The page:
In response to:

Government Gone Bad

Scrap Iron in Texas Wrote: Dec 12, 2012 4:34 AM
The only way a politicians can get re-elected is to tell the voters what he did, Doing nothing doesn't win you elections. But there are times when doing nothing is the best thing to do. Ask a doctor. If a person is stabbed, you don't necessarily pull the knife out right away. You better make sure what you do does not cause harm. Hey, here's an idea. Some sort of Hippocratic oath for politicians to take upon being elected. Nahh, wouldn't work. They already take an oath to protect and defend the Constitution against all enemies, foreign and domestic, and they don't fulfill THAT oath. What was I THINKING??
Illbay Wrote: Dec 12, 2012 12:30 PM
If politicians MEANT the words they utter in that oath, Barack Hussein Obama would have been arrested as a domestic enemy four years ago.
Whitebeard Wrote: Dec 12, 2012 6:16 AM
Scrap Iron: Good analogy. Suddenly ending all the "progressive" programs of the last 100 years would be like pulling out the knife too soon - and the patient would bleed to death. As a nation, we should be designing a path toward liberation from these programs, but we are hellbent on doubling down on them (...if one accepts the previous election as legitimate). Lots of misery ahead under Ocare. Lots of new stab wounds.
David3036 Wrote: Dec 12, 2012 6:52 AM
Eisenhower got the nickname "the do-nothing president" because he did not have an agenda of new laws that he wanted passed. He did, however, concentrate on important stuff like building the interstate hightway system. I thought it was great that he was not interested in expanding the bureaucracy. Once you add a government program and build that new bureacracy, it has a constituency that will never allow you to get rid of it.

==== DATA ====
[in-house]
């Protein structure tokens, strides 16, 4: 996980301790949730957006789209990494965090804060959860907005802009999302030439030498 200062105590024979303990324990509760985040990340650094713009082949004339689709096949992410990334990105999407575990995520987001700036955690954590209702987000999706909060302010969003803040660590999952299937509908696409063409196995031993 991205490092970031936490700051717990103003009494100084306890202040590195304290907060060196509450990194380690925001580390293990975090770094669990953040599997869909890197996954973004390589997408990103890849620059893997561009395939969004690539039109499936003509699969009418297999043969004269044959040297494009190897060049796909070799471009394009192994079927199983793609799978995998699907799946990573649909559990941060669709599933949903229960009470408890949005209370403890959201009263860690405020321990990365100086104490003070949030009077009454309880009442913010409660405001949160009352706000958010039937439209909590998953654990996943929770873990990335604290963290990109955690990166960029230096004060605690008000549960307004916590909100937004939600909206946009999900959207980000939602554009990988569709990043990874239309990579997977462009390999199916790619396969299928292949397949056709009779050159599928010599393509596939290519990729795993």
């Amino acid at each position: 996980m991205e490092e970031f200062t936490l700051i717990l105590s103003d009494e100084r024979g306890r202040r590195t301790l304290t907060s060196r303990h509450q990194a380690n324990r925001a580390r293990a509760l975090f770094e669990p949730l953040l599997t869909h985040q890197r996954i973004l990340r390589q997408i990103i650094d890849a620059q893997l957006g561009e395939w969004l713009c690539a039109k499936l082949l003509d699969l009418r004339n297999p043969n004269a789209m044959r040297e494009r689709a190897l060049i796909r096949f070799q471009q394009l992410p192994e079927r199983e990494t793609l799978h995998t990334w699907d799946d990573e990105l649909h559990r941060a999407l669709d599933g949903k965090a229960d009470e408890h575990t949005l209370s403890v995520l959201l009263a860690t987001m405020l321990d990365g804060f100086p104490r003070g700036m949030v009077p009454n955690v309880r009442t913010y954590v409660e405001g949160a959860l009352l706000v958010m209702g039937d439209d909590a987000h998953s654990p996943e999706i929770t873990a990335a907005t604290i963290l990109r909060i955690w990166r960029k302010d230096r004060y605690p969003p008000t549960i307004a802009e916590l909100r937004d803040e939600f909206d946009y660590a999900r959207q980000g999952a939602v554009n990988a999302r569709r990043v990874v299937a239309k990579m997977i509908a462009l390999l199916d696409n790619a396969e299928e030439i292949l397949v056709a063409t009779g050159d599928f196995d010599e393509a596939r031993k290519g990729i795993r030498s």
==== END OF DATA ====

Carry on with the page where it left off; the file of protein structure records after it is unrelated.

Look at LBJ's "war on poverty" and what those new government programs cost at the same time we were paying for a war. I once did some calculations on one of the Great Society job-training programs. For what it cost and the number of people trained we could have sent every one of them to Harvard.
Scrap Iron in Texas Wrote: Dec 12, 2012 8:01 AM
I have heard the cost of the "(not so) Great Society" at $16 trillion.
And it did NOTHING to reduce the number of poor people.

Politicians claim they make our lives better by passing laws. But laws rarely improve life. They go wrong. Unintended consequences are inevitable.

Most voters don't pay enough attention to notice. They read headlines. They watch the Rose Garden signing ceremonies and hear the pundits declare that progress was made. Bipartisanship! Something got done. We assume a problem was solved.

Intuition tells us that government is in the problem-solving business, and so the more laws passed, the better off we are. The possibility that fewer laws could leave us better off is hard to grasp. Kids visiting Washington don't...